Emergent additive manufacturing processes allow the use of metallic porous structures in various industrial applications. Because these structures comprise a large number of ordered unit cells, their design using conventional modeling approaches, such as finite elements, becomes a real challenge. A homogenization technique, in which the lattice structure is simulated as a fully dense volume having equivalent material properties, can then be employed. To determine these equivalent material properties, numerical simulations can be performed on a single unit cell of the lattice structure. However, a critical aspect to consider is the boundary conditions applied to the external faces of the unit cell. In the literature, different types of boundary conditions are used, but a comparative study is definitely lacking. In this publication, a diamond-type unit cell is studied in compression by applying different boundary conditions. If the porous structure’s boundaries are free to deform, then the periodic boundary condition is found to be the most representative, but constraint equations must be introduced in the model. If, instead, the porous structure is inserted in a rigid enclosure, it is then better to use frictionless boundary conditions. These preliminary results remain to be validated for other types of unit cells loaded beyond the yield limit of the material.

1. Introduction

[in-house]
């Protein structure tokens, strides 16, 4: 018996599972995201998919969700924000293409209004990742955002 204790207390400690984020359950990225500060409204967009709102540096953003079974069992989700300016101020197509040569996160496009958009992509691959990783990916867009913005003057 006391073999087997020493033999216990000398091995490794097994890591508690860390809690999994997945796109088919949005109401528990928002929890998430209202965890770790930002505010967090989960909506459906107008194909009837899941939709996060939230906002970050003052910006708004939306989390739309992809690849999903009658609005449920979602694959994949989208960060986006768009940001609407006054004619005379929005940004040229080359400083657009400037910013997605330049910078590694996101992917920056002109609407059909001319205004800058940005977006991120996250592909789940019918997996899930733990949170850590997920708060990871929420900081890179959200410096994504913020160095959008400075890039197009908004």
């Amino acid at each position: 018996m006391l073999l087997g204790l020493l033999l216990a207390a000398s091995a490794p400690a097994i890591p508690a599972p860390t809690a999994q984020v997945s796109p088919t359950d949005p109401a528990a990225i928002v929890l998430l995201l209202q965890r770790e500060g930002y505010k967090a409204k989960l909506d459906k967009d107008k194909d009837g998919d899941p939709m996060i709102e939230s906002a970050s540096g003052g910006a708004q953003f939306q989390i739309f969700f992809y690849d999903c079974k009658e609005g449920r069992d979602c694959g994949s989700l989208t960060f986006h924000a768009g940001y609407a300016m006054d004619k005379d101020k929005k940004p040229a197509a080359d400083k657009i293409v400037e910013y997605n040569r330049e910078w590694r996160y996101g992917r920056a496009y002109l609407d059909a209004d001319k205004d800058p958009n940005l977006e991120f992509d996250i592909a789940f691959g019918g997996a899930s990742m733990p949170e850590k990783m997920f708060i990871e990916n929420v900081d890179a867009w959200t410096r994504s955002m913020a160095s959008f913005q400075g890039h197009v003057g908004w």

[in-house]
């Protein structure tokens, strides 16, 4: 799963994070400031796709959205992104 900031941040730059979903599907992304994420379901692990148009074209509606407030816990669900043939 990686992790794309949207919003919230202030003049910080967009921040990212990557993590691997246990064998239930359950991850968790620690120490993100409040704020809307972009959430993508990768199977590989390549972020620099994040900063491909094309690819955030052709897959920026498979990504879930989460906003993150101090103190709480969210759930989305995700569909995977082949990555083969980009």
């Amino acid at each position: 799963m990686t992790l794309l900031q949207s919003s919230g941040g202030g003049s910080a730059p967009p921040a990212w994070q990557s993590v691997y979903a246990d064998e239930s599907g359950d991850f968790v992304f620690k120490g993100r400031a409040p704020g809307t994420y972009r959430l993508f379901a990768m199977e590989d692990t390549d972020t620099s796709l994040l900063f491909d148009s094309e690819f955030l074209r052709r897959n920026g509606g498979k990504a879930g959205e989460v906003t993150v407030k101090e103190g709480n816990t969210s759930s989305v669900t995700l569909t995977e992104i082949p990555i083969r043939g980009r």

Porous metals, also called metallic foams, are increasingly used in many different applications, especially in the aerospace and medical fields [1, 2]. The main advantage presented by these materials is the possibility of having their properties (stiffness, permeability, thermal resistance, etc.) adjusted by controlling the porosity level and the morphology (spatial distribution, size, shape, connectivity, etc.) of the pores. Simulations based on numerical techniques such as finite elements are generally used in the design process to determine the optimal porosity and morphology of the foam. Unfortunately, numerical simulations using the complete and detailed geometry of the entire porous structure become impracticable in terms of computational cost as soon as the studied geometry comprises a large number of pores. A multiscale modeling approach, otherwise known as a homogenization technique, must then be used [3], and the behavior of a porous volume is assumed to be similar to that of a fully dense homogeneous volume having fictive properties (Young’s modulus, yield stress, thermal resistance, etc.). This strategy is frequently used for heterogeneous materials such as composites or foams. For a foam material having a given morphology, these fictive properties are related to the porosity level through the use of scaling relations [4], which are generally obtained by performing finite element simulations on a relatively small volume of porous material. If the foam has a random architecture, a volume called a “representative volume element” is used in the simulations, and it must be sufficiently large to be representative of the foam. If that is not the case, the foam will have ordered architecture, and only the “unit cell” can be analyzed. The unit cell is the smallest geometry that is copied in several directions to obtain the ordered porous structure.